I'm only informing people here about what's going on outside the archeogenetic community, and how this Viking study was presented to the public by the media. I read articles about the Vikings in daily mail, National Geographic, the Guardian to see how they differ in their report. But daily mail, NG, the Guardian basically reported the same, that Vikings were dark and modern Scandinavians are only a bit Viking. However, when I tried to set the record straight a smartass told me to deal with the fact that Vikings were all dark haired, swarthy and that modern Scandinavians have not much Viking blood. In my opinion the researchers are part of the problem because they play by the rules and games of the media. My assumption is that the authors picked up Vikings who were of mixed heritage or Vikings that were Picts or Celts and compared their genes with those of the modern Scandinavians. Therefore, I suspect that they used flawed, questionable methods to make modern Scandinavians appear less related to the Vikings. This is my guess. Anyway, anyone who learnt how to read genetic papers knows that you can make populations look closer related to their ancestors or less related depending on the methods you use. The thing is that not only the media but also the authors of genetic studies find sensationalism more exciting that confirming what was already known. Therefore, sometimes they exaggerate the results of their paper. Scientists want to make headlines too or break stereotype, old beliefs, etc.

Again, when going by the interviews of the researchers from the mainstream media you think that the Vikings weren't that Scandinavian and modern ones didn't have much of them in their ancestry. We live in crazy times.
 
What Y DNA is the red at
the top?

you mean in second post of maciamo .....:unsure:
i think the red is -
Q1B -0.35% :cool-v:
 
I'm only informing people here about what's going on outside the archeogenetic community, and how this Viking study was presented to the public by the media. I read articles about the Vikings in daily mail, National Geographic, the Guardian to see how they differ in their report. But daily mail, NG, the Guardian basically reported the same, that Vikings were dark and modern Scandinavians are only a bit Viking.

The paper actually finds that pigmentation phenotype in VA Scandinavians may not have differed much from the present-day occupants of the region. Margaryan et al. (2020) also find that present-day populations are still structured according to the ancient Viking population groups within Scandinavia. The component that associated as Norwegian-like is present at 45-65% in present-day Norway. Moreover, the ancient Swedish-like ancestry is present at 15-30% within Sweden. Of the four Swedish clusters, one cluster is more related to the ancient Finnish, and a second cluster is more related to Danes and Norwegians. Danish-like ancestry is high across the whole region today. Margaryan et al. (2020) further detect an influx of low levels of “eastern” ancestry starting in the early VA, mostly constrained among groups from eastern and central Sweden with contributions of either East Asian- or Caucasus-related ancestry (Supplementary Note 10).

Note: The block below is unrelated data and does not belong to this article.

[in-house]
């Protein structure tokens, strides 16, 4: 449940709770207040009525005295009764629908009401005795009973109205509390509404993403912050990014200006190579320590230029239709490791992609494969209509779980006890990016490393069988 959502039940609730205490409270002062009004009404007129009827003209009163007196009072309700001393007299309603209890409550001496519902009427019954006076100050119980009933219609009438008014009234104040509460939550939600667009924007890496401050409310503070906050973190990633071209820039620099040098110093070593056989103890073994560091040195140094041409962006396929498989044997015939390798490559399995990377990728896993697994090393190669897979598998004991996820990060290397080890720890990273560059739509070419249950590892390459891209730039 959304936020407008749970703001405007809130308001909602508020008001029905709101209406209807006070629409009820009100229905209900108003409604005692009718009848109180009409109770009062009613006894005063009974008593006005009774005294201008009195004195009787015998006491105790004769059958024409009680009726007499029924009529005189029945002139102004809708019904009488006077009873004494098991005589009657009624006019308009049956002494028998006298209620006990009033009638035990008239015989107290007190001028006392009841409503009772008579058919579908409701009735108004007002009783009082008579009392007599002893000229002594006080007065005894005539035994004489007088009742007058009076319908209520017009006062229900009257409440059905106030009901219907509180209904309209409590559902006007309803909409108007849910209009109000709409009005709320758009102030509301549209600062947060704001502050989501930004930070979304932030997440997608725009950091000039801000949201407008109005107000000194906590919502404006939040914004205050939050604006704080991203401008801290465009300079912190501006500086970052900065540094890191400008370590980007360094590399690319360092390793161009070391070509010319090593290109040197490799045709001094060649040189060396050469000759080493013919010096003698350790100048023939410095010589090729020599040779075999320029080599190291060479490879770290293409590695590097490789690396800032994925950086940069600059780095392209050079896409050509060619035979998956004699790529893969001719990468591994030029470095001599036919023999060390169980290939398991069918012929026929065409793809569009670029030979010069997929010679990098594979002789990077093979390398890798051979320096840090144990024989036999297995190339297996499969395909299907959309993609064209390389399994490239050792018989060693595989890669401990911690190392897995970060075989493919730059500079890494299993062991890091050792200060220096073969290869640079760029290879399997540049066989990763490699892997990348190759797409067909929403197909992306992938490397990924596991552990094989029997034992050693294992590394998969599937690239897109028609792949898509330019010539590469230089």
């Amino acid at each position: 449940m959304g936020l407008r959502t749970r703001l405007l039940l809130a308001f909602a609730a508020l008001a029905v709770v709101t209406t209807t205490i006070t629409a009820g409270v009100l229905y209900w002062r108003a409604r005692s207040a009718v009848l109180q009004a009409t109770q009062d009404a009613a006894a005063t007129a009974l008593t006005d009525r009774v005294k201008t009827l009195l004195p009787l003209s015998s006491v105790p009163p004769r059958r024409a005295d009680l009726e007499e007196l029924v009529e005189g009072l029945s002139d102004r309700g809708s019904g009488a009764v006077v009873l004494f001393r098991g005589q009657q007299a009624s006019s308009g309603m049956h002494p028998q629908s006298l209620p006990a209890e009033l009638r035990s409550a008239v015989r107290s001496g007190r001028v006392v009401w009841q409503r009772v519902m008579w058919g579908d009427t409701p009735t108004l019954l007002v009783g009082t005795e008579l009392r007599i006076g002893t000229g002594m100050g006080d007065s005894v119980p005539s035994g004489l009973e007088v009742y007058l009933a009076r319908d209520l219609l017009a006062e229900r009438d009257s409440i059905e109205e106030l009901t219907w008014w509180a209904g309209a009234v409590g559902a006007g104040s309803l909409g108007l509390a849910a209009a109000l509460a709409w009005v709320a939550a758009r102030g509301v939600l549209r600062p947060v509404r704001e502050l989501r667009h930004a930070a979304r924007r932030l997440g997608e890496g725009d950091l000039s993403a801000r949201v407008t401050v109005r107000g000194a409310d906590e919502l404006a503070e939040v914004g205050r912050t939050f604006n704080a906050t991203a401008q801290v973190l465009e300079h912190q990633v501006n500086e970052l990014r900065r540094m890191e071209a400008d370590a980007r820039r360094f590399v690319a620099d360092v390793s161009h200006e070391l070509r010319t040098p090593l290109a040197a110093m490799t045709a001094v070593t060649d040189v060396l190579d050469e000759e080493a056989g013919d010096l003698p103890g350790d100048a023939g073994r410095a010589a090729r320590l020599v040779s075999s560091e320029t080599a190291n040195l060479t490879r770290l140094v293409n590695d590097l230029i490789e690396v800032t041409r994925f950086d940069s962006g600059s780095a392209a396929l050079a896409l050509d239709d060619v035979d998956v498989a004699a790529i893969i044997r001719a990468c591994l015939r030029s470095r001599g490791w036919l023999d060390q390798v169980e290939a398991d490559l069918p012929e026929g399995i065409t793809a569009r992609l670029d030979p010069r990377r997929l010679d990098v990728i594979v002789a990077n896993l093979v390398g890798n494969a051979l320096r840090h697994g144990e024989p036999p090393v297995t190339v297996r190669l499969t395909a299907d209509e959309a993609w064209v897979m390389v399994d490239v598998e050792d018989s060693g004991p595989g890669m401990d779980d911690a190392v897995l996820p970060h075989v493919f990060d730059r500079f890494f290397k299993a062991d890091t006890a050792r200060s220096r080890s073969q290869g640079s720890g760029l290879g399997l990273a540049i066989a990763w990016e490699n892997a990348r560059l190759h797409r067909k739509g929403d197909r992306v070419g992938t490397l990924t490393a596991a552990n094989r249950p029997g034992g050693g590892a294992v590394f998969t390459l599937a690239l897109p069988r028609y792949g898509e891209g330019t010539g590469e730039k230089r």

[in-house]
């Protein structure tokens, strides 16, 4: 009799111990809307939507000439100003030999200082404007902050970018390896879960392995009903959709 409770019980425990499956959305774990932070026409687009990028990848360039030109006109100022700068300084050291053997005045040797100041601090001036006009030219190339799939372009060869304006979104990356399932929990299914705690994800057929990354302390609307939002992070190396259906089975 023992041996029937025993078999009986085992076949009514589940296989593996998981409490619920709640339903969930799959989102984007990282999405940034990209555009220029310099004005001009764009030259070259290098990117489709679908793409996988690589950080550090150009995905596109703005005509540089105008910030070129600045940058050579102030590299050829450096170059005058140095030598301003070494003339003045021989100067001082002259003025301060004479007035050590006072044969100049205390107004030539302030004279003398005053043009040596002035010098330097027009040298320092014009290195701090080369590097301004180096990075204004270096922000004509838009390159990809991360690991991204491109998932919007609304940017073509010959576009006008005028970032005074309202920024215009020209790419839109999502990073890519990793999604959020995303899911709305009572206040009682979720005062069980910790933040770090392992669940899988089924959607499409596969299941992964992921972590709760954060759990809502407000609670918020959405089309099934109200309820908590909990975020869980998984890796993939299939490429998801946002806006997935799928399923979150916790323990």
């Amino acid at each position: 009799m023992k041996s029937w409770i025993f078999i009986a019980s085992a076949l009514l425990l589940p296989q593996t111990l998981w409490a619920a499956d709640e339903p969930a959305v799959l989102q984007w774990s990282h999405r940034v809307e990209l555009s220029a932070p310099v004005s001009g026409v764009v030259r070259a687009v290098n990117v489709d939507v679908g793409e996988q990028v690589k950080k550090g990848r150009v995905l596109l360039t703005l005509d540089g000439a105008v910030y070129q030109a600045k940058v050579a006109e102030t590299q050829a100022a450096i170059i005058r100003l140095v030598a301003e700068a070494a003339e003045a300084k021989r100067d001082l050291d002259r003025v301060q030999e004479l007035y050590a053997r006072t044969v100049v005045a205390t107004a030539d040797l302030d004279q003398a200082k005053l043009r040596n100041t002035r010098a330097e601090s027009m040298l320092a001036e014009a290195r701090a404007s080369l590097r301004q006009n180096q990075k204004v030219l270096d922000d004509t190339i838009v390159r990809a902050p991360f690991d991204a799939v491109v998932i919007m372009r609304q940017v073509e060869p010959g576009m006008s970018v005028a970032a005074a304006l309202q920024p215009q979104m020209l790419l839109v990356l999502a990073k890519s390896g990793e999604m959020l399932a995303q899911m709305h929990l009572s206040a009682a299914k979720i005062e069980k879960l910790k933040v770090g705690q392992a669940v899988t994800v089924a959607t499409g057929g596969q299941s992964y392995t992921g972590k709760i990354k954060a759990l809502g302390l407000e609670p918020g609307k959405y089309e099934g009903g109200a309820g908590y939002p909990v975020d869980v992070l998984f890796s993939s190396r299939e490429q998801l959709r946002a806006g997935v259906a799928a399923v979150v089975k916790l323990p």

Pigmentation-associated SNPs

Exploring twenty-two SNPs with large effect associated with eye color and hair pigmentation, we observe that their frequencies are very similar to those of present-day Scandinavians (Supplementary Note 13). This suggests that pigmentation phenotype in VA Scandinavians may not have differed much from the present-day occupants of the region (although see section on complex traits below for an analysis including alleles of small effect). Nevertheless, it is important to stress that there is quite a lot of variation in the genotypes of these SNPs across the sequenced samples, and that there is therefore not a single ‘Viking phenotype’. For example, two of the ancient samples with the highest coverage have different pigmentation phenotypes: VA individual VK42 from Skara, Sweden has alleles associated with brown eyes and darker hair coloration while VK1 from Greenland was likely to have had blue eyes and lighter hair.
 
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summary of yDNA Viking paper

Maciamo, please label red section at top of circular diagram.
 
It is a bit sad we do not have SNPs. The rough breakdown is still useful, but rather not informative and relevant to the time period.
 
What do they think by "Viking": all Scandinavians of a time, or rather a lifestyle and specific brotherhood involving non-Scandinavians too?
As others, I think the MOST of the media, papers an Co are found of sensationalism, what a pity in a world subject to changes and doubts about history.
 
Viking skin, hair, and eye pigmentation

Maciamo, what is the population labelled TSI in the 6th diagram - lower far right
 
Pretty sure that’s Italians from Tuscany.
Weren't the Italians samples from medieval Foggia? Southern Italy is where the Normans had territory. TSI could just be a proxy for that. TSI is usually used as a generic Italian population in DNA studies.
 
We see an increase of CHG and Anatolian_N across the board in Northern Europe from the Iron Age to the present. Perhaps that has to do with intermingling with Southern Europe in general within that timeframe:

z0pgATg.png

jWrS2gm.png